Inside the 2005 International CES

About CES

Every year thousands of the worlds most prominent consumer electronics companies gather together in fun-filled Las Vegas, Nevada for CES, the largest electronics exposition in the world. Though CES started as a small venue in the early eighties, it currently draws attendance of nearly 150,000 industry insiders including installers, retail buyers, and investors. In case you were wondering how to be a part of this amazing venue, you must be a part of the electronics industry to attend.

CES is one of the most exciting times for those who work in the biz. Often, CES is the event where new products and technologies are announced, and sometimes displayed for the first time.

2005 International CES

2005 proved to be the biggest CES event ever, with nearly 2500 exhibitors. It successfully filled the enormous Las Vegas Convention Center, causing CES to overflow into the city by setting up exhibits in the Las Vegas Hilton and other hotels around the city. The crowded Las Vegas Convention Center was flooded with attendees scouting out the latest and greatest electronic toys.

"The 2005 International CES succeeded by every measure," said Gary Shapiro, president and CEO of the Consumer Electronics Association, the producer of the International CES. "From the international audience, major media and top buyers that came to the International CES, to the top-notch keynotes and conferences, government leaders and exhibitors showcasing the amazing breadth and depth of the CE industry, this event truly was the place to be over the past week for anyone involved in the global consumer technology industry."

Convergence was the main theme for 2005. Many new multi-tasking devices are on the way, many of them portable entertainment devices. There was also a specific emphasis on portable audio from companies like Toshiba, Creative, LG, and Samsung, who seem more than determined to dethrone Apple's iPod as the best music-on-the go device. Many of the upcoming players include slick control schemes, color screens, and high capacities at prices lower than we've seen. Missing from the show was Apple, who wasn't there to show off any details about the inevitable successor to the iPod, but rather unveil their new stuff at MacWorld later in the month.

Flat panel displays were also a key segment at the show, but there was little innovation seen in the category. LG and Samsung were the biggest plasma winners at the show. Lg showed off its 71" Plasma Display Panel, which will actually be available for purchase soon, and debuted a 42, 50, and 60 inch integrated HD plasma with a built in 160GB DVR. Samsung focused mostly on size, displaying their 80" plasma, as well as a prototype 102", which is currently the largest plasma display panel in the world. LG still holds the title for the largest plasma you can actually buy.

A plethora of wireless devices were displayed all over CES, proving that wireless is big business in the US, and becoming even bigger in Japan, Korea, China, and other parts of the world. Most of the handset innovation maintained the convergence theme, proving that cellular handsets are going to do more in the future. It wasn't uncommon to see new products with quality built-in camera, 3D gaming, scheduling, wireless data connectivity, and more. Palm One showed off its recently released Treo 650, which acts as a conveniently sized Palm handheld and wireless phone in one device. LG surprised the world with its latest flip open gaming handset, complete with gyration control.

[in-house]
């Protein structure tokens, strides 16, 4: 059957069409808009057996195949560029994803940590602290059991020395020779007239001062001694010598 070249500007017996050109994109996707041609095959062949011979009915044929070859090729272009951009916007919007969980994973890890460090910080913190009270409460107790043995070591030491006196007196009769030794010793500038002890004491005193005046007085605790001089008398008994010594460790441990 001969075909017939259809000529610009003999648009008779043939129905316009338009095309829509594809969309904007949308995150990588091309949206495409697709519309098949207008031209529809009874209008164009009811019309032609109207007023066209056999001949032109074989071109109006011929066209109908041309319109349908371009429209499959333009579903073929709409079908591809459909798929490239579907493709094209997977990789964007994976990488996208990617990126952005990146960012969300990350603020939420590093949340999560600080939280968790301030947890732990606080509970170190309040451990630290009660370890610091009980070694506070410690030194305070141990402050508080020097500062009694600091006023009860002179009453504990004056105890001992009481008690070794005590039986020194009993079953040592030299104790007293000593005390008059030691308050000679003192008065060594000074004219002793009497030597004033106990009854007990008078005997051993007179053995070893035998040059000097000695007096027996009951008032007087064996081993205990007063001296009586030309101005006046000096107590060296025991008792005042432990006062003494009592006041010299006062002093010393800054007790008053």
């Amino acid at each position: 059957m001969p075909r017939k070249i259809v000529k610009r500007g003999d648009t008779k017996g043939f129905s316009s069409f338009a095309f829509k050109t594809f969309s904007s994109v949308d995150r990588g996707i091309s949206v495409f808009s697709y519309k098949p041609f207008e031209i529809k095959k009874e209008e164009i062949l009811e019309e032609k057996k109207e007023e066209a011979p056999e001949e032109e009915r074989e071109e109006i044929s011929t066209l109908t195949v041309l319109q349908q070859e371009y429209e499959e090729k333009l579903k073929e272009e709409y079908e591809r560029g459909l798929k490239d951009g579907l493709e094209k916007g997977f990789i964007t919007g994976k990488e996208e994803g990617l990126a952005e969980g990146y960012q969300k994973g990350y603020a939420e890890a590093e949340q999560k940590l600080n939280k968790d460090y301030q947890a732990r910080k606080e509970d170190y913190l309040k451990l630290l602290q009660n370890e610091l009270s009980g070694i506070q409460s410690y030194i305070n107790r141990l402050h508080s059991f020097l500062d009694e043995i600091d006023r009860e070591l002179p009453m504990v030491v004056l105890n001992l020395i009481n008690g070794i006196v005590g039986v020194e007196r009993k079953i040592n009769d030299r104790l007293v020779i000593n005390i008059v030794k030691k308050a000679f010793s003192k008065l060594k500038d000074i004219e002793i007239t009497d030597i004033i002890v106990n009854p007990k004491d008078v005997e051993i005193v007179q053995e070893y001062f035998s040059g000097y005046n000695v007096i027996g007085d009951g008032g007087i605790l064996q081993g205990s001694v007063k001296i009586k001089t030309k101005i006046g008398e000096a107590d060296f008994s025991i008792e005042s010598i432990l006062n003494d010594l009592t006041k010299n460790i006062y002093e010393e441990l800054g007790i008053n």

Satellite Radio was hot this year, with both Sirius and XM fighting for the attendance of attendees. XM focused heavily on the new XM2Go, which is the first portable satellite product with internal antenna, and 5 hour built-in recording. Sirius had little to show in new hardware, but rather showed their prowess in quality programming like NFL Football, NBA Basketball, Howard Stern, and others. We asked a Sirius representative about XACT, which is their plan for a portable device like the XM2go, but received mere "it's in the works" response, and was pointed in the direction of a non-working prototype.

Automotive electronics nearly filled an entire section of the Las Vegas Convention Center. Tricked out cars featuring the latest amplifiers, subwoofers, speakers, electronics, and video products were everywhere, not to mention the barely dressed "booth babes" showing them off. Though many of the products shown were more of the same, it was obvious that companies have made major strides in the video sector of automotive electronics.

Microsoft's Windows Media Center generated much buzz from attendees, and was prominantly displayed in their booth and in the Connected Home display across from the street from the Convention Center. Media Center was the main topic of Bill Gate's keynote address, which kicked off the 2005 International CES. Gates emphasized that technology must be flexible and simple for the end-user and that consumer choice is "driving things forward." He spoke about the central role of the PC and the importance of standards to ensure connecting devices and applications are flexible and simple for the consumer. Microsoft's Media Center PC, for instance, will now serve as a personal video recorder for all TVs in a household with the Media Center PC Extender and will all operate via a common electronic program guide.

Impressions & Top Picks

TechLore founders Ron Repking and Steven Jones were on site at CES, as well as Editor Matt Whitlock. Click the name below to read their personal opinions and impressions of the 2005 International CES, as well as their top 10 favorite products shown at CES.

Ron Repking | Steven Jones | Matt Whitlock


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